MPAA Rating: R

Entertainment: +2

Content: -4

Chris Hemsworth, Daniel BrŁhl, Olivia Wilde, Alexandra Maria Lara. Action/drama. Written by Peter Morgan. Directed by Ron Howard.

FILM SYNOPSIS: This action-drama stars Chris Hemsworth (The Avengers) as the charismatic Englishman James Hunt and Daniel BrŁhl (Inglourious Basterds) as the disciplined Austrian perfectionist Niki Lauda, whose clashes on the 1970s Grand Prix racetrack epitomized the contrast between these two men, a distinction reflected in their private lives.

PREVIEW REVIEW: For this non-Formula One fan, this film is much like watching a NASCAR race. The characters, as well as the cars, are good-looking and go fast, but they donít seem to get anywhere. The characters are hedonistic, self-centered and spiritually oblivious. The two male leads trade hostile barbs, treat their women like trophies, and their main goal in life is to be the first to see the checkered flags. The two central characters are very different men, but I couldnít find qualities in either that I found uplifting, encouraging or spiritually enlightening. And the main objective for the film viewer seems to be to wait for the crashes. There are many who will disagree with my assessment, finding the film to be testosterone-fueled entertainment. May God bless and keep each and every one of them.

Director Ron Howard has made some great films, but heís also had his failures. Here he loads his characters with clichťs, and shoots the racing segments with little style, making sure to showcase the victims of car crashes in explicit detail. After one fiery crash, for instance, we see half a body sitting in the car, the pinkish guts taking center screen. And when itís Niki Laudaís turn to get trapped in a fiery blaze, we expect to see his charred face in many a follow-up close-up. Sure enough.

Rush isnít so much about the sport of Formula One racing as it is about these two men. And certainly, that is necessary for a drama. After all, this isnít a documentary. But I didnít like the main characters. And I donít like looking at a famous movie star who has it all, only to hear him profane Christís name time and again. A man who profanes Godís name on screen reveals his inner nature. Not just the characterís, but his own as well.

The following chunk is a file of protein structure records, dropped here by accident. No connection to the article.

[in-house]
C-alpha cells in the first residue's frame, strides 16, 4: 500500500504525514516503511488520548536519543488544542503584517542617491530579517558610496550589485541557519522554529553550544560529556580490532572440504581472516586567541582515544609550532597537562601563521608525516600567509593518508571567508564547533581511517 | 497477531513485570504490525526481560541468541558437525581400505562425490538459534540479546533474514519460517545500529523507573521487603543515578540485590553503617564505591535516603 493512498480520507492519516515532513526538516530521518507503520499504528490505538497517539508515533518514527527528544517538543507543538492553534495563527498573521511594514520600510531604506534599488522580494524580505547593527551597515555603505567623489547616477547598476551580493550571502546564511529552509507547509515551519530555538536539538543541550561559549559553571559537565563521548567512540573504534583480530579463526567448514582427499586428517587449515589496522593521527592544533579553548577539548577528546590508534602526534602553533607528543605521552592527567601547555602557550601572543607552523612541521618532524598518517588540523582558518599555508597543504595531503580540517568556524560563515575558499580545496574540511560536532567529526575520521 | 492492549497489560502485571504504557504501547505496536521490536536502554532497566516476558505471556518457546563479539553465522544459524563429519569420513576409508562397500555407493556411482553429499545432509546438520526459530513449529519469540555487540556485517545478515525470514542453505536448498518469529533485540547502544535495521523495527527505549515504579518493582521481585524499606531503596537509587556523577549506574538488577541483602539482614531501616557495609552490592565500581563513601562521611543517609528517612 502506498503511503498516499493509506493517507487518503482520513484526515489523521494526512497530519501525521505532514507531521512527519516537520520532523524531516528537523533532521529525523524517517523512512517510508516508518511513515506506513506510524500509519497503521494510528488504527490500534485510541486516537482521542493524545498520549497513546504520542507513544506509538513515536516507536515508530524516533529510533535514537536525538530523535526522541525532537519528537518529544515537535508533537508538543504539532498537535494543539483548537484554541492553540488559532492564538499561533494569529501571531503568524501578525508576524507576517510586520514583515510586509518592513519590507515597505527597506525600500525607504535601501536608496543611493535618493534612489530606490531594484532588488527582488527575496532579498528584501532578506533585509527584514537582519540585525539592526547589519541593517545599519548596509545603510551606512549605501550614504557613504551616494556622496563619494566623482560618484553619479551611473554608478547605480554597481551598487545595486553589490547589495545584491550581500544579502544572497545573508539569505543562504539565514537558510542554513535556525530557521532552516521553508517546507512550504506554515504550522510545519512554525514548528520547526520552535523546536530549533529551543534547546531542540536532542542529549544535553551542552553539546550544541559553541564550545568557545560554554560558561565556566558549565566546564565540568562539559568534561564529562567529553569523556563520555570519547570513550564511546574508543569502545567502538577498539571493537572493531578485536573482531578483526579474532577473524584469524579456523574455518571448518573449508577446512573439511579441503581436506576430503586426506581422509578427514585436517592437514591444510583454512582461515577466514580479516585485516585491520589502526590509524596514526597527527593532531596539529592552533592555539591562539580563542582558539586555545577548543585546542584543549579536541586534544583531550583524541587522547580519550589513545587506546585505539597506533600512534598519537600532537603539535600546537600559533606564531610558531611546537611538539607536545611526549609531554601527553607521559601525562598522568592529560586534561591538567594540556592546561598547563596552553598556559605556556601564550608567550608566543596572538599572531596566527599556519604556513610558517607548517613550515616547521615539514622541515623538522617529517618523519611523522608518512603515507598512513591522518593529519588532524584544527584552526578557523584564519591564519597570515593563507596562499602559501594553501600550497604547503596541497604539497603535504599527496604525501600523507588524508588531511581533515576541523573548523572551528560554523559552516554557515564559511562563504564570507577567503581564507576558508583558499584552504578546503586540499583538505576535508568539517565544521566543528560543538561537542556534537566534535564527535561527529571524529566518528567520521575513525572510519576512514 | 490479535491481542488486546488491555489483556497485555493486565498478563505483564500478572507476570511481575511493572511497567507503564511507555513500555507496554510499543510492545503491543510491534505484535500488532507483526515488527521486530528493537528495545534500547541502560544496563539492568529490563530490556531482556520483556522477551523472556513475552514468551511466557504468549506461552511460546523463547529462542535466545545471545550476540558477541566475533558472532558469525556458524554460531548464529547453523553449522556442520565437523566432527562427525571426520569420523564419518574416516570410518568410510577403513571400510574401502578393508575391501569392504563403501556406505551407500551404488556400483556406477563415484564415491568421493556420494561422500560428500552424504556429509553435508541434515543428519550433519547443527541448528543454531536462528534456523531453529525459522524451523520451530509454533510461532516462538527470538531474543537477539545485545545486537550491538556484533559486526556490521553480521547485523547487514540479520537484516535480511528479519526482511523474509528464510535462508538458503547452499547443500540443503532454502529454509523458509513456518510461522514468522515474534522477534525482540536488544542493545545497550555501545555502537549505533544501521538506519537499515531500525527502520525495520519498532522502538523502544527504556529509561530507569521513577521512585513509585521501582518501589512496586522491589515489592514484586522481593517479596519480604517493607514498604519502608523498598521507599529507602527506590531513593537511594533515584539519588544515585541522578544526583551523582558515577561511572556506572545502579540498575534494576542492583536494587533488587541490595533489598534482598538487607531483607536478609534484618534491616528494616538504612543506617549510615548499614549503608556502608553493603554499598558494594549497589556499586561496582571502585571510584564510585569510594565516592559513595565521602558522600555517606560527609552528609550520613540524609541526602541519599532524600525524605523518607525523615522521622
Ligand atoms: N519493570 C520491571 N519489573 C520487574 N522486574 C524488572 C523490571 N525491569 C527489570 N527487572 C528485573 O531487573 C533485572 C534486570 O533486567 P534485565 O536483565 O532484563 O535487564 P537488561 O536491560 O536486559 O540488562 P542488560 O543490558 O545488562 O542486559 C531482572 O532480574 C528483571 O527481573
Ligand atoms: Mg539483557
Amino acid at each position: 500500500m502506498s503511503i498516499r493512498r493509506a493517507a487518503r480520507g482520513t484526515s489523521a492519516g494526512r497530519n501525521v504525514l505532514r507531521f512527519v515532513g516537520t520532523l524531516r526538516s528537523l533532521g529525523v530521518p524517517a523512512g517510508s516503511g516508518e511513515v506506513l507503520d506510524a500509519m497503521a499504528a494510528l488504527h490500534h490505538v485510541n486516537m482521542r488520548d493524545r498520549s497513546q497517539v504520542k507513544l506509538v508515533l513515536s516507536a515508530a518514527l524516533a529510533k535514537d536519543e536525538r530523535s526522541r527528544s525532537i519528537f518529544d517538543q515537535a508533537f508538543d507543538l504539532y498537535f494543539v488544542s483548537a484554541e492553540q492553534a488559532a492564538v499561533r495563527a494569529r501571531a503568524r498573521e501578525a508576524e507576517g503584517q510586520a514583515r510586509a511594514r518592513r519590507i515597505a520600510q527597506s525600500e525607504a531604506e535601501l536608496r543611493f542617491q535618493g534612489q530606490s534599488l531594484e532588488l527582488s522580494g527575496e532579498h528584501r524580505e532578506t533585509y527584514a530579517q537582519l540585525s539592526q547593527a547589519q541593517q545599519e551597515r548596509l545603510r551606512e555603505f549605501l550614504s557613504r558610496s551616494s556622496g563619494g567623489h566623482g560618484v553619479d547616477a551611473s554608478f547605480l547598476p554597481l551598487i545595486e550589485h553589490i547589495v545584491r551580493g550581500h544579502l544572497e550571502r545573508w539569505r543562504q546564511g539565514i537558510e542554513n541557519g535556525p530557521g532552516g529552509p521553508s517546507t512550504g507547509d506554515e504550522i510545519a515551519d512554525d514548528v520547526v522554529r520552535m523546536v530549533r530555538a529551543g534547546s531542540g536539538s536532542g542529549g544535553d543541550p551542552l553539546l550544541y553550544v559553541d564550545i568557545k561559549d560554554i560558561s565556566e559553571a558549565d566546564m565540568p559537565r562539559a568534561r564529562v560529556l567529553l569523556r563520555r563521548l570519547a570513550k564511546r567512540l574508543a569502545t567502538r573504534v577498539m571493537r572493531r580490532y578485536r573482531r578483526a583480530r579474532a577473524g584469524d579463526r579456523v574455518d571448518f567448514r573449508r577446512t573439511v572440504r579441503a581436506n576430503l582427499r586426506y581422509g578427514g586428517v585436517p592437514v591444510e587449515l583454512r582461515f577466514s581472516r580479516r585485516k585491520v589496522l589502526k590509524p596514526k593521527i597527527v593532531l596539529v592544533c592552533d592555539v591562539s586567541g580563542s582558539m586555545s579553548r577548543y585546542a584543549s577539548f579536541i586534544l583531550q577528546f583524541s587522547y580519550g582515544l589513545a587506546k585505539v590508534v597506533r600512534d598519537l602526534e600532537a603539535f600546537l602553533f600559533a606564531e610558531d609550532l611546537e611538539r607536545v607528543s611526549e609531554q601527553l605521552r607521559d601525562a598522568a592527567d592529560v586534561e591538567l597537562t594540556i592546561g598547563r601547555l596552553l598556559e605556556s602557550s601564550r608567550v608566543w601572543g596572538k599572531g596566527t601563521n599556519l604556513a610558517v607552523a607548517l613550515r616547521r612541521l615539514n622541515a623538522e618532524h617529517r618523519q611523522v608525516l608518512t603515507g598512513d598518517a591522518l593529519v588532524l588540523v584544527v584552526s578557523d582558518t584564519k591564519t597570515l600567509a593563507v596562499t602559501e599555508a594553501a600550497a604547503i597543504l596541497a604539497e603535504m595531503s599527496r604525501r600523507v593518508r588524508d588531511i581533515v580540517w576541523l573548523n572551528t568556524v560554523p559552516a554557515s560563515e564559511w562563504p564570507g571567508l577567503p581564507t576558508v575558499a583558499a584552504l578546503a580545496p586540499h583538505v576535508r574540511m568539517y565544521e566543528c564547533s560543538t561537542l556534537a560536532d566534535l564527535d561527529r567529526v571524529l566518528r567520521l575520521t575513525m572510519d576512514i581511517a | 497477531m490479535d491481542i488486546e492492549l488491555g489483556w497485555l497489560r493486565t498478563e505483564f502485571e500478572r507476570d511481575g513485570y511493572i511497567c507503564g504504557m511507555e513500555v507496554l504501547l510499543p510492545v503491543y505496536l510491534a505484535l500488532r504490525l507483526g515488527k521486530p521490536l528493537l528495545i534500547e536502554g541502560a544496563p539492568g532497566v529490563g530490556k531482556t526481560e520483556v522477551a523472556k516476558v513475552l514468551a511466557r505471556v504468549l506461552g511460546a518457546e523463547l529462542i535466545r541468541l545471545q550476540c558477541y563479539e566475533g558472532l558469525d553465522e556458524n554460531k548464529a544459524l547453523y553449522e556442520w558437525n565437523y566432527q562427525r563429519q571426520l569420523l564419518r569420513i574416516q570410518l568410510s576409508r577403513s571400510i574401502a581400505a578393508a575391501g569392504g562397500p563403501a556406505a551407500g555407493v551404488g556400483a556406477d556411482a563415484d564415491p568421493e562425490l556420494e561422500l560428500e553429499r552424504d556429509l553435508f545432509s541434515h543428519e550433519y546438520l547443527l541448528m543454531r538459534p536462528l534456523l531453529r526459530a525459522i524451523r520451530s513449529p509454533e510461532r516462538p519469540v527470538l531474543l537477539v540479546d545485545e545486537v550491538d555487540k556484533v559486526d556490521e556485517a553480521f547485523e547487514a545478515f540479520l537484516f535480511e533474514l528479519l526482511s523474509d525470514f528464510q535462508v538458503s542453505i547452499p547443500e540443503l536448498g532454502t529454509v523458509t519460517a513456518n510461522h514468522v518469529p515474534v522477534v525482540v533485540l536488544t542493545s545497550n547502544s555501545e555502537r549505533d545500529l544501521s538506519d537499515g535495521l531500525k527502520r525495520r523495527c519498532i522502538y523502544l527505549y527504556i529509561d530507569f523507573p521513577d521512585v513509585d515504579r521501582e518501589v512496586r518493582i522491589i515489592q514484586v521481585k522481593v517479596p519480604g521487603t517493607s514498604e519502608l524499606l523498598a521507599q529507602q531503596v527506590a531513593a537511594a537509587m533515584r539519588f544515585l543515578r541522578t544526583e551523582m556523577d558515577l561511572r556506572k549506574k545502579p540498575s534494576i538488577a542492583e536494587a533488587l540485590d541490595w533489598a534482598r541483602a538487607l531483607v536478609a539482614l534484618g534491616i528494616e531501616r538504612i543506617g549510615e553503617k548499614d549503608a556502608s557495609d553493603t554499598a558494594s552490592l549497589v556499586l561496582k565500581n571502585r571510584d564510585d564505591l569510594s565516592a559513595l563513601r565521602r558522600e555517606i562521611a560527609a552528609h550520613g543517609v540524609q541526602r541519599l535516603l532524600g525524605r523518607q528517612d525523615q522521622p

Profanity seems to have little spiritual significance not just for moviemakers, but for many moviegoers. In Exodus 20:4 it is proclaimed, ďYou shall not misuse the name of the Lord your God, for the Lord will not hold anyone guiltless who misuses his name.Ē Yet, despite biblical ordinances, in a huge number of films, Godís name is often followed by a curse. If you include the misuse of Jesusí name in that instruction, then the number of films that defy Godís directive jumps to a majority.

Whenever I feel those involved in a movie are anti-God, the film often doesnít sit well, no matter how proficient they are at moviemaking. Itís kind of like eating a great meal while having to watch someone vomit.

Oh, yeah, they vomit in the film. Lots of times. Ummm-ummm-good.

Rush is rated R for obscene and profane language, nude sexual situations, and scenes of bloody injury and death.

Preview Reviewer: Phil Boatwright

The following categories contain objective listings of film content which contribute to the subjective numeric Content ratings posted to the left and on the Home page.

Crude Language: Crude sexual comments and name calling.

Obscene Language: Objectionable language sprinkled throughout.

Profanity: One of the leads misuses Christís name on several occasions.

Violence: Fiery car crashes.

Sex: Graphic sex scenes.

Nudity: Male and female nudity.

Sexual Dialogue/Gesture: None

Drugs: Drinking and drug use; smoking.

Other: None

Running Time: 123 minutes
Intended Audience: Older teens and up

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